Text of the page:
Developing the Snapshot of Indiana
During the spring of 2000, Indiana had its picture taken. Not with a camera, but with an instrument that will give us an extraordinarily detailed demographic view of the people living in households and group quarters throughout Indiana: the 2000 Census.
The snapshot taken of Indiana in April 2000 will comprise thousands of data points for our cities, towns, counties and neighborhoods. This snapshot - or, really, thousands of snapshots that make up the Hoosier census album - will provide us with important information about the communities of Indiana. This photo album will be looked at intensely throughout the decade for many purposes: to determine the distribution of federal and state funds; as research for the writing of proposals to build new schools or fund medical research projects; and to assist in transportation planning, government initiatives, business marketing, and community and economic development. Knowing the number and types of people who live in an area, based on their ages and income and skill levels, is an essential thread in all development and planning.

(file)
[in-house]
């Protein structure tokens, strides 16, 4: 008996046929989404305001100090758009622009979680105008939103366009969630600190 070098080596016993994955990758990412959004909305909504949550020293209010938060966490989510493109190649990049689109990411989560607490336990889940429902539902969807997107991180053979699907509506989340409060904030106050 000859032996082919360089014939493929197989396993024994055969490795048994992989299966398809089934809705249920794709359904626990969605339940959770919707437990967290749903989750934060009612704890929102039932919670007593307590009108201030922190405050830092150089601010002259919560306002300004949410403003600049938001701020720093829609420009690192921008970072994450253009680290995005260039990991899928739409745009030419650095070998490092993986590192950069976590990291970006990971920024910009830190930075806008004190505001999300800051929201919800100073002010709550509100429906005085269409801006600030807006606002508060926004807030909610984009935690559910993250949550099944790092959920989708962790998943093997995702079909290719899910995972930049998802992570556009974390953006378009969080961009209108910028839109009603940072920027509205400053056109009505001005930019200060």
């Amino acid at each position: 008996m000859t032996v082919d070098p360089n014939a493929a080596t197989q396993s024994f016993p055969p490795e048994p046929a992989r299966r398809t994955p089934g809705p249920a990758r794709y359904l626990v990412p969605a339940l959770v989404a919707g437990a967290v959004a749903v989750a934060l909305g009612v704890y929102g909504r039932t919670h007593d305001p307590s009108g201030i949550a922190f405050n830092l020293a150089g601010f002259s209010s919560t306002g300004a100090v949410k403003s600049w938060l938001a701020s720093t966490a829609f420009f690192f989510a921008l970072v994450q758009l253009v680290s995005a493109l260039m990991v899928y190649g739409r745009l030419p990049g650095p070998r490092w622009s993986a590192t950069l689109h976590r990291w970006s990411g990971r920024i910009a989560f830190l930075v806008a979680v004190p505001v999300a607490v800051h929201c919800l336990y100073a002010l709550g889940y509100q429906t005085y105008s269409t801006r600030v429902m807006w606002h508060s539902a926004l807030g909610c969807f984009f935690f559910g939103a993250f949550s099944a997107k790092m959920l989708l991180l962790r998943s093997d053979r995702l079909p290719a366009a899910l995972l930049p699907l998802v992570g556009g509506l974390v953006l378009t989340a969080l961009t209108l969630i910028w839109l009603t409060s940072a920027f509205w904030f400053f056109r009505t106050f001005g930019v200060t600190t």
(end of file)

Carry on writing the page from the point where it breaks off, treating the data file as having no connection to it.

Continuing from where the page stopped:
It takes time to develop this Census photograph of Indiana. Millions of forms have been processed according to very strict quality-control guidelines to ensure accuracy and comprehensive and equitable coverage nationwide. A very small but important first picture of the nation was released at the end of 2000, in the form of state population totals used in apportioning seats in the U.S. House of Representatives, the results of which can be seen in IN the Spotlight.
The remainder of our Hoosier photo album will be released in stages over the next two years. Beginning in April, the governor and the leaders of the Indiana General Assembly will receive the population counts by age 18 and older by race. These data will be used to redraw the congressional and legislative districts. By summer of 2001, more pieces will arrive with details that show us the composition of our populace by age, race, gender and household type. We will begin to see how much we have changed in the 10 years since the last picture was taken. It could be a shock, or we may find that we haven't changed much at all. More likely, we will find that parts of Indiana changed significantly over time, while others did not.